After peak capitalism: the livelihood challenge – revised version

Here is the revised version of my working paper, “After peak capitalism: the livelihood challenge“.  I’m grateful to those who have offered encouragement and constructively critical comments. 

This new version,

  1. Has numerous improvements to the text and further references to substantiate or situate (or rhetorically inflate?!) points made.
  2. Adds another crucial objection, national welfarism and imperialism, to the various strategies that are criticised.
  3. Finishes with a new sketch of a “better collapse” in the context of the post-industrial parts of North West England.

Click for the article (pdf)


The former industrial towns of the global North have already seen capitalism
peak locally. Globally we may be living through a similar peaking as the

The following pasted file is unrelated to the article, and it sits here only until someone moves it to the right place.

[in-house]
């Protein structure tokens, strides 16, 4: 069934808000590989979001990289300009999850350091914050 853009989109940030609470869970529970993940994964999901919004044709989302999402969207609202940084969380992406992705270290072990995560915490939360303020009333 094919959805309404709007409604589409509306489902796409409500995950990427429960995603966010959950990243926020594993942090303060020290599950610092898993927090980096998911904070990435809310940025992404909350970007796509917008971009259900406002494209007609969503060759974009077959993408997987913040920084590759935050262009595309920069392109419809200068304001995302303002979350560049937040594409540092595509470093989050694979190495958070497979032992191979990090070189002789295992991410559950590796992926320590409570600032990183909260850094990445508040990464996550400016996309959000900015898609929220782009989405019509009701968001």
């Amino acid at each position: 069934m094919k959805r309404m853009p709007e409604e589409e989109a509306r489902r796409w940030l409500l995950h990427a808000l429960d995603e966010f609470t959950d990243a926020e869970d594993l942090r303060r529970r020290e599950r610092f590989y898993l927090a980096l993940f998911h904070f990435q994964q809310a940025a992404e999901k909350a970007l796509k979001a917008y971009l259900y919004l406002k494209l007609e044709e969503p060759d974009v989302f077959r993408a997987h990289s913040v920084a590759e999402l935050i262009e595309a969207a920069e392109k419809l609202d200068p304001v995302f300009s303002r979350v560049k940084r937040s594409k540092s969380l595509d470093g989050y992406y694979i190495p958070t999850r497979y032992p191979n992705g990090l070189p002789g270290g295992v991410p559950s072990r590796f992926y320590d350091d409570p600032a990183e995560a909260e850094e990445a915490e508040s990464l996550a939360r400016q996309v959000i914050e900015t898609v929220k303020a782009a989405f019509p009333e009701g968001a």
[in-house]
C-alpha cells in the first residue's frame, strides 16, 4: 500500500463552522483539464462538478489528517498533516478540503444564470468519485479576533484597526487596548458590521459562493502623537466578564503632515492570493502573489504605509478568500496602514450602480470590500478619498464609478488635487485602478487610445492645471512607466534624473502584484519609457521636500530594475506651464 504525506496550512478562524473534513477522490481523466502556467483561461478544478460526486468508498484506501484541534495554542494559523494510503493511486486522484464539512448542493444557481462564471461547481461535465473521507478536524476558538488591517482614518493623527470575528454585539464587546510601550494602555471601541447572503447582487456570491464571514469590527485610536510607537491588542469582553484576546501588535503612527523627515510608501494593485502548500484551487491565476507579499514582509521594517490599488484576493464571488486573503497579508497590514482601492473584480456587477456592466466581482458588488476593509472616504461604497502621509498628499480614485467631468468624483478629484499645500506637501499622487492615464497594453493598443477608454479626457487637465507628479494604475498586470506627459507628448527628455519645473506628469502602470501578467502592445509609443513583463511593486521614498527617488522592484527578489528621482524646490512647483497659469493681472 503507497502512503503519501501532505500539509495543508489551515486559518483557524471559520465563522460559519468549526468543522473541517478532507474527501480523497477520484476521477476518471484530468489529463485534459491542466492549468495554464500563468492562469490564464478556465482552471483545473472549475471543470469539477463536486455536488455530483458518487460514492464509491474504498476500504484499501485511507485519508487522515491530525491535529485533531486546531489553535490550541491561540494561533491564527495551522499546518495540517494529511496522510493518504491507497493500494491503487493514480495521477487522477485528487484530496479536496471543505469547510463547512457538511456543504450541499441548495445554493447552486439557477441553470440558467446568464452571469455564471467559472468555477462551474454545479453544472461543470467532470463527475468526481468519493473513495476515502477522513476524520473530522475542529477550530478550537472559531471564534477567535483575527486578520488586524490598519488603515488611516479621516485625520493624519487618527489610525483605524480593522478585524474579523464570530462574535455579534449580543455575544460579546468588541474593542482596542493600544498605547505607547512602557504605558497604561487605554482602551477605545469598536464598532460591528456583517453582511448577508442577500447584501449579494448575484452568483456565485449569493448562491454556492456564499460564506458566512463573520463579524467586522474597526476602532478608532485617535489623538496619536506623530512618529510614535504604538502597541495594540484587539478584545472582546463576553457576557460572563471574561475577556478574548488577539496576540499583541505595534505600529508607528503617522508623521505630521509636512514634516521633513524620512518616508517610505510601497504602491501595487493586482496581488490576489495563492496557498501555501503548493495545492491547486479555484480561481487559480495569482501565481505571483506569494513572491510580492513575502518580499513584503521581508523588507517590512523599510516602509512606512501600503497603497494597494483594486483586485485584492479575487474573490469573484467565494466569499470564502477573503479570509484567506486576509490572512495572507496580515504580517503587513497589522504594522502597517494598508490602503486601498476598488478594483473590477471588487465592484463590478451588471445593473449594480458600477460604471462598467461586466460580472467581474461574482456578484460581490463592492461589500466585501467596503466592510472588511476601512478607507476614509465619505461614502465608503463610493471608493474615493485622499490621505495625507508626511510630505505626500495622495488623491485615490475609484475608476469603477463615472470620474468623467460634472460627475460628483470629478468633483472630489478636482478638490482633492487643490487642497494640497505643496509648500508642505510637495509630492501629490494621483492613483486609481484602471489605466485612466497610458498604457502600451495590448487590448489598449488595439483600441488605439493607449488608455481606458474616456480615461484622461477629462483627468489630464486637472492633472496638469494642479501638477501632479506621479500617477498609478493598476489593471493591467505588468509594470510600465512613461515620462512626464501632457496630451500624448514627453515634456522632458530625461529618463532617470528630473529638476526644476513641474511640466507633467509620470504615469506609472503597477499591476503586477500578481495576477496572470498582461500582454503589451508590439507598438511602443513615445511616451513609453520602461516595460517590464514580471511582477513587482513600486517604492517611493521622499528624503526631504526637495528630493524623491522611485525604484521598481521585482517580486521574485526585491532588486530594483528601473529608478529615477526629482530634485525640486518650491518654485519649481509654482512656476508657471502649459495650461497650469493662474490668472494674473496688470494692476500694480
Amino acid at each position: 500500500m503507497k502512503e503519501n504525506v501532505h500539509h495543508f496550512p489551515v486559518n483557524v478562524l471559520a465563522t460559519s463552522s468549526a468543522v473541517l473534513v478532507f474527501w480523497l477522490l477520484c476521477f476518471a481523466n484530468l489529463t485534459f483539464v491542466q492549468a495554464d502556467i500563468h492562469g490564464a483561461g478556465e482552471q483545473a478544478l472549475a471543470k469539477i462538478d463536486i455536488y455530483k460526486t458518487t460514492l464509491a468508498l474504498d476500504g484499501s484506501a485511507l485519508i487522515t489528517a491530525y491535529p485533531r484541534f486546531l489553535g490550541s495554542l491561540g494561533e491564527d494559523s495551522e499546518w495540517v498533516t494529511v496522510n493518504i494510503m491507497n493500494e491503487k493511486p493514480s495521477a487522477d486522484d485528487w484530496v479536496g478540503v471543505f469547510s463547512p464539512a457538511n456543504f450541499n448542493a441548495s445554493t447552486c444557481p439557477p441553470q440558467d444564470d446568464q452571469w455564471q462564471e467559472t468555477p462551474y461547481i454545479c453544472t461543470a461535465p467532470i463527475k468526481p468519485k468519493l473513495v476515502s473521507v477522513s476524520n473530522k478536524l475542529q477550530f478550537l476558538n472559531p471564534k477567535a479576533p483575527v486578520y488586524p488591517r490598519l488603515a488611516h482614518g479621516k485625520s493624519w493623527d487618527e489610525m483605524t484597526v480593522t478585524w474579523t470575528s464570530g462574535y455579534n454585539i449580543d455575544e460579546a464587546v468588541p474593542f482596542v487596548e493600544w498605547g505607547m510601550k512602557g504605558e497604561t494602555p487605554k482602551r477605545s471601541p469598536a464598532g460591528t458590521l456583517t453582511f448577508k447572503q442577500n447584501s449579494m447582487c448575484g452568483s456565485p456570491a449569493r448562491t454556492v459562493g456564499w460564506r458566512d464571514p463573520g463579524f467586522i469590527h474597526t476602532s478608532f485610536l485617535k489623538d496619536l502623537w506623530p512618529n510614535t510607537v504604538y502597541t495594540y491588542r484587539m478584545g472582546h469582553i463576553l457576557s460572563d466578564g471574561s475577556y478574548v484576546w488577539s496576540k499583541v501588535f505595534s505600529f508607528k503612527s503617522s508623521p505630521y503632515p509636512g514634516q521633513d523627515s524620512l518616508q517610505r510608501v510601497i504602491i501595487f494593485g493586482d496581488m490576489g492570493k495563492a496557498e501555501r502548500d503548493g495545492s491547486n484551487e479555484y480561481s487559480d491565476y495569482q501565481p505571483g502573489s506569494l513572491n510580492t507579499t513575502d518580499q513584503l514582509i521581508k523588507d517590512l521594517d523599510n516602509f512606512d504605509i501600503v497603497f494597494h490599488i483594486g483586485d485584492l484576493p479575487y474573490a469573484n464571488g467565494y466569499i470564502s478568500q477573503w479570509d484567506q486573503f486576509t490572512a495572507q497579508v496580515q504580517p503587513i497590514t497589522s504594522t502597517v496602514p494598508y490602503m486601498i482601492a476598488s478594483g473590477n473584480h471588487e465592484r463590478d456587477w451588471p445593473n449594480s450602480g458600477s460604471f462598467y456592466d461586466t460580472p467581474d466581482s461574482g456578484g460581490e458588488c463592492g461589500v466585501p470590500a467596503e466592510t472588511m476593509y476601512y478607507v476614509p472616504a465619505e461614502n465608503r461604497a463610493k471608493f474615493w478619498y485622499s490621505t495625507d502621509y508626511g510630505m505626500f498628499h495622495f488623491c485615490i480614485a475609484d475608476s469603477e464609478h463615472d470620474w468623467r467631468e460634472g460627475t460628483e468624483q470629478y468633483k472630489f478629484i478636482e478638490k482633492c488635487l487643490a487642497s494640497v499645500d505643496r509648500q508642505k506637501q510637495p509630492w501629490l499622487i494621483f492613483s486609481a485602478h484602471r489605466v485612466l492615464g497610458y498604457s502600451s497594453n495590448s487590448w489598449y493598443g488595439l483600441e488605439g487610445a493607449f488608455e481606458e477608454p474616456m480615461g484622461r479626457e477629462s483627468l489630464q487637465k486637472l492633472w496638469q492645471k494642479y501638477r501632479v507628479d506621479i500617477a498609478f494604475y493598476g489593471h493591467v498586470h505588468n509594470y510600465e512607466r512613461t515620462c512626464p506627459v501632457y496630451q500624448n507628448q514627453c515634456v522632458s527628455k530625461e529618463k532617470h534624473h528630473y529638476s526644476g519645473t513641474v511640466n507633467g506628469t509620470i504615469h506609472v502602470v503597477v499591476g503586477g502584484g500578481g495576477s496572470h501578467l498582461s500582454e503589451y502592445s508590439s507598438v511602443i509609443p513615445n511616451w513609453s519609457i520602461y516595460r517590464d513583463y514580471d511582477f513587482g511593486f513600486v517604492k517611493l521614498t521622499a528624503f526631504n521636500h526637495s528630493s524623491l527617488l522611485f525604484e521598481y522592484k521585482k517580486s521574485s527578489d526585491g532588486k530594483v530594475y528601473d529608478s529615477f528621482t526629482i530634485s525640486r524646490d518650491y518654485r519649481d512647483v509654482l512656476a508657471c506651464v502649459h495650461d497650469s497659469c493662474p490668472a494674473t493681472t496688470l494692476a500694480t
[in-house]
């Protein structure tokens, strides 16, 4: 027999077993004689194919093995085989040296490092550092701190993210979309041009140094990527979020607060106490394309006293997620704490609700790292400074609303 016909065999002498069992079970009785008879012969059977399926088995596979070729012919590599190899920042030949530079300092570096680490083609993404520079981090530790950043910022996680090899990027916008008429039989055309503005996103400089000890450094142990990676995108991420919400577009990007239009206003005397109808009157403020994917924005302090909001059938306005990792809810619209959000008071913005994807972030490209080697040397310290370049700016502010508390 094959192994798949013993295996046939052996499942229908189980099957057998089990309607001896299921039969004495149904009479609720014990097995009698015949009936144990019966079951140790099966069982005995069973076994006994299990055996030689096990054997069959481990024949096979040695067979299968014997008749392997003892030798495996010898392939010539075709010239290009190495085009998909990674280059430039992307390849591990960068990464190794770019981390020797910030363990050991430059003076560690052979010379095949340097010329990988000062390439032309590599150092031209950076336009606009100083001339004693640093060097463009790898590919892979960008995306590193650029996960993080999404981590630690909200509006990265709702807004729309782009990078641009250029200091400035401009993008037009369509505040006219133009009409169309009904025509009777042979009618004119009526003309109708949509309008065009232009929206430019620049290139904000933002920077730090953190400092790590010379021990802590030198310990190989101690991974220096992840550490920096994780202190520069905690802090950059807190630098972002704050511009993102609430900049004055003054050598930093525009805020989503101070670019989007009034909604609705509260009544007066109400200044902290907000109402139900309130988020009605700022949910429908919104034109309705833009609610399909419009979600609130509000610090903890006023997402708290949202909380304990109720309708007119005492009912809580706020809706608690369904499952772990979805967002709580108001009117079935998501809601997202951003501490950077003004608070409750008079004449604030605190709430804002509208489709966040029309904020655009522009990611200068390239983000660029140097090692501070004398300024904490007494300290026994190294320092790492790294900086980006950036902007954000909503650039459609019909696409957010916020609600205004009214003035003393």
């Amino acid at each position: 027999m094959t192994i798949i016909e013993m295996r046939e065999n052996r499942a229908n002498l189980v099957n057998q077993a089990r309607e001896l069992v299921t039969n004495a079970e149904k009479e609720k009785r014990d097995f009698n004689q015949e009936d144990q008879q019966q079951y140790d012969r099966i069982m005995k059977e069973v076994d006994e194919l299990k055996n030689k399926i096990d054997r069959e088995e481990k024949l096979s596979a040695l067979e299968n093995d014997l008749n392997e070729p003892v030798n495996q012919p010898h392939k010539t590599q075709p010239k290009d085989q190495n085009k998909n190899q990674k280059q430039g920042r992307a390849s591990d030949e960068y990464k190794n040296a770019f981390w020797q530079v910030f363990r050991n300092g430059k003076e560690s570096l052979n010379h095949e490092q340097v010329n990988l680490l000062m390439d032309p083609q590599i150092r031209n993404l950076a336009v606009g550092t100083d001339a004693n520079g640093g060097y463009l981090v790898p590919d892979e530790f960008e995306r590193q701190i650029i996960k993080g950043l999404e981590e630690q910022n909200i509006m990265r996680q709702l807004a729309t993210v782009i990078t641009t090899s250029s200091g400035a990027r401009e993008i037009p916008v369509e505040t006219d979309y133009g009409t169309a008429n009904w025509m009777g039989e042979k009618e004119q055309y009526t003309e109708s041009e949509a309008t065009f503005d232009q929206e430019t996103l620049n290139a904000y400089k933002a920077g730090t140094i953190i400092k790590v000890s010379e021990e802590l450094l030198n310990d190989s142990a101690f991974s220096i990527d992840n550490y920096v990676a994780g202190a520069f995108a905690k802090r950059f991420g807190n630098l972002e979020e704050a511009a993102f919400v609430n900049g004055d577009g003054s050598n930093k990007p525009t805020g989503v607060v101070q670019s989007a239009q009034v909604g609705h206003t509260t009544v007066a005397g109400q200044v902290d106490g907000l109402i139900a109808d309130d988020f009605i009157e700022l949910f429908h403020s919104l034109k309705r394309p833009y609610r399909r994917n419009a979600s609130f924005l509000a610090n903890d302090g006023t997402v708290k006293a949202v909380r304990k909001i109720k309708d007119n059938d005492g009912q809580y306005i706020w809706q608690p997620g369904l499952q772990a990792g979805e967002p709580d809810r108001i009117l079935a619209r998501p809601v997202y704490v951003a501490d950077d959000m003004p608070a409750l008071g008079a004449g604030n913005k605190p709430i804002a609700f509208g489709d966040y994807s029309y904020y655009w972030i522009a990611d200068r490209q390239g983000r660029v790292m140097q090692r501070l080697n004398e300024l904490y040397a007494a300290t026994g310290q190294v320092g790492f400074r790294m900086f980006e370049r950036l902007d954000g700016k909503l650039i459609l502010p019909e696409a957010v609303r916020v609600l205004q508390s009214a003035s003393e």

system exhausts both its options to fix its internal contradictions, and more
critically, the capacity of the planetary systems that sustain it. This essay
begins with the first sense of peak capitalism and moves on to the second.
Strategies, mainstream and alternative for economic and social restoration,
are criticised the context of the relentless expansion of global capitalism that,
having created these places in conjunction with colonial pillage, has now
moved on. It is suggested that the reform strategies, whether proposed by
mainstream or critically inclined bodies and campaigners, is inadequate to
scale of the challenge posed by footloose capital. Moreover, such strategies,
insofar as they require growth in the material scale of the economy, are
ecologically illiterate and will both hasten and be rendered powerless by the
coming resource and climate crisis and catastrophe. Given this picture, the